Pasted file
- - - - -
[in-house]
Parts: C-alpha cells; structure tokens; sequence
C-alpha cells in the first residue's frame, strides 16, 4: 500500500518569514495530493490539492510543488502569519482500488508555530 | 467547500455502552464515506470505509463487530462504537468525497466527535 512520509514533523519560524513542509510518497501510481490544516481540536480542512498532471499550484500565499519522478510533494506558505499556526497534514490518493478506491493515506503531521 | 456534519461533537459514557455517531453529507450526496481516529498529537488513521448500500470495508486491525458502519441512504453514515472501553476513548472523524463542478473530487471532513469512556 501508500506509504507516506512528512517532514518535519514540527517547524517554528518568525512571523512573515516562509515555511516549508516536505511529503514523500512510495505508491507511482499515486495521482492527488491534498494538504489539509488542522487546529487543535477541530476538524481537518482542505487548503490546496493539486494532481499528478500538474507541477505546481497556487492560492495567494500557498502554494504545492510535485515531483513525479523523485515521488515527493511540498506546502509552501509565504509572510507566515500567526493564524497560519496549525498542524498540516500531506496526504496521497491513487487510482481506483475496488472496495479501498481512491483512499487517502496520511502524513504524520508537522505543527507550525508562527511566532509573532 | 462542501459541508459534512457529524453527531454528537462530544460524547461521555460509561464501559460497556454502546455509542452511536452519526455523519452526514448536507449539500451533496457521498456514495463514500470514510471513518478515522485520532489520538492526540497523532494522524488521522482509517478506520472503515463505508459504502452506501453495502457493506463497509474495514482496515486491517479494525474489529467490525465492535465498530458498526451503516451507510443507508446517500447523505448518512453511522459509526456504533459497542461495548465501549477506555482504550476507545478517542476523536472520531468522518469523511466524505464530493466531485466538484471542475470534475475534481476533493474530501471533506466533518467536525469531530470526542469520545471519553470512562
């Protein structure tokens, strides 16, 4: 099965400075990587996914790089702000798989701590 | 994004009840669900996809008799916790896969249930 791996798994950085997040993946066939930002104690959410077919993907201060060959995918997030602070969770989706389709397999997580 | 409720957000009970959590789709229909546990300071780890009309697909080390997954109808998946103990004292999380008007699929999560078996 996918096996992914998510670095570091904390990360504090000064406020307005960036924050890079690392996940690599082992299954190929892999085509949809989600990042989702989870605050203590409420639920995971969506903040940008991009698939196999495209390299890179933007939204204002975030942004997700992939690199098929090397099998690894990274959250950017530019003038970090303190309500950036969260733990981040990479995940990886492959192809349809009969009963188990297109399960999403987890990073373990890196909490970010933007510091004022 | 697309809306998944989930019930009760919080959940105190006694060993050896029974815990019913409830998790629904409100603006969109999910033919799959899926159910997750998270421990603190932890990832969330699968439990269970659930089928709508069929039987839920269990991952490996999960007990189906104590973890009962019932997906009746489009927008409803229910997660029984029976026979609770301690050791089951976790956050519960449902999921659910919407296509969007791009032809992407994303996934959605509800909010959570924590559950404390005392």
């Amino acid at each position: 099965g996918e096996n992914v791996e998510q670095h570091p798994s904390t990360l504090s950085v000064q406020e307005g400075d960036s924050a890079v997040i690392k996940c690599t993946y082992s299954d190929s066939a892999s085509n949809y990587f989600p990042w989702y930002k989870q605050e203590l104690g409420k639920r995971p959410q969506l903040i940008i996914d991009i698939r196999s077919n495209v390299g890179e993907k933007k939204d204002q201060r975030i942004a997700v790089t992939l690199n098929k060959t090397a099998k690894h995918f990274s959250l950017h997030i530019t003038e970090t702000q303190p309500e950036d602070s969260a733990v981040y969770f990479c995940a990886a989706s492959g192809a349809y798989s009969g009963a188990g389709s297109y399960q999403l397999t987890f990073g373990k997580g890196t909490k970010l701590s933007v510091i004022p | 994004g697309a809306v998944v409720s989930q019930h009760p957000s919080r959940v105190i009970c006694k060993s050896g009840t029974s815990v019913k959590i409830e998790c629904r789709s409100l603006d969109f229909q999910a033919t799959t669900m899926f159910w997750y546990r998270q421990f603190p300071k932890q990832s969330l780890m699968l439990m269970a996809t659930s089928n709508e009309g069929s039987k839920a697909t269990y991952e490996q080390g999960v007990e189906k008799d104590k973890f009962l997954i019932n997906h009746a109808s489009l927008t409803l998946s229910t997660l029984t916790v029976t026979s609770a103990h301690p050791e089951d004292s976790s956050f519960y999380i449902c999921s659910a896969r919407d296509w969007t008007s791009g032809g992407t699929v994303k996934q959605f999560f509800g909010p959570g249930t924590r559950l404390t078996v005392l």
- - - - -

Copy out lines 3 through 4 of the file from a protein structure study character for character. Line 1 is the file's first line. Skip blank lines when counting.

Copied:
C-alpha cells in the first residue's frame, strides 16, 4: 500500500518569514495530493490539492510543488502569519482500488508555530 | 467547500455502552464515506470505509463487530462504537468525497466527535 512520509514533523519560524513542509510518497501510481490544516481540536480542512498532471499550484500565499519522478510533494506558505499556526497534514490518493478506491493515506503531521 | 456534519461533537459514557455517531453529507450526496481516529498529537488513521448500500470495508486491525458502519441512504453514515472501553476513548472523524463542478473530487471532513469512556 501508500506509504507516506512528512517532514518535519514540527517547524517554528518568525512571523512573515516562509515555511516549508516536505511529503514523500512510495505508491507511482499515486495521482492527488491534498494538504489539509488542522487546529487543535477541530476538524481537518482542505487548503490546496493539486494532481499528478500538474507541477505546481497556487492560492495567494500557498502554494504545492510535485515531483513525479523523485515521488515527493511540498506546502509552501509565504509572510507566515500567526493564524497560519496549525498542524498540516500531506496526504496521497491513487487510482481506483475496488472496495479501498481512491483512499487517502496520511502524513504524520508537522505543527507550525508562527511566532509573532 | 462542501459541508459534512457529524453527531454528537462530544460524547461521555460509561464501559460497556454502546455509542452511536452519526455523519452526514448536507449539500451533496457521498456514495463514500470514510471513518478515522485520532489520538492526540497523532494522524488521522482509517478506520472503515463505508459504502452506501453495502457493506463497509474495514482496515486491517479494525474489529467490525465492535465498530458498526451503516451507510443507508446517500447523505448518512453511522459509526456504533459497542461495548465501549477506555482504550476507545478517542476523536472520531468522518469523511466524505464530493466531485466538484471542475470534475475534481476533493474530501471533506466533518467536525469531530470526542469520545471519553470512562
């Protein structure tokens, strides 16, 4: 099965400075990587996914790089702000798989701590 | 994004009840669900996809008799916790896969249930 791996798994950085997040993946066939930002104690959410077919993907201060060959995918997030602070969770989706389709397999997580 | 409720957000009970959590789709229909546990300071780890009309697909080390997954109808998946103990004292999380008007699929999560078996 996918096996992914998510670095570091904390990360504090000064406020307005960036924050890079690392996940690599082992299954190929892999085509949809989600990042989702989870605050203590409420639920995971969506903040940008991009698939196999495209390299890179933007939204204002975030942004997700992939690199098929090397099998690894990274959250950017530019003038970090303190309500950036969260733990981040990479995940990886492959192809349809009969009963188990297109399960999403987890990073373990890196909490970010933007510091004022 | 697309809306998944989930019930009760919080959940105190006694060993050896029974815990019913409830998790629904409100603006969109999910033919799959899926159910997750998270421990603190932890990832969330699968439990269970659930089928709508069929039987839920269990991952490996999960007990189906104590973890009962019932997906009746489009927008409803229910997660029984029976026979609770301690050791089951976790956050519960449902999921659910919407296509969007791009032809992407994303996934959605509800909010959570924590559950404390005392």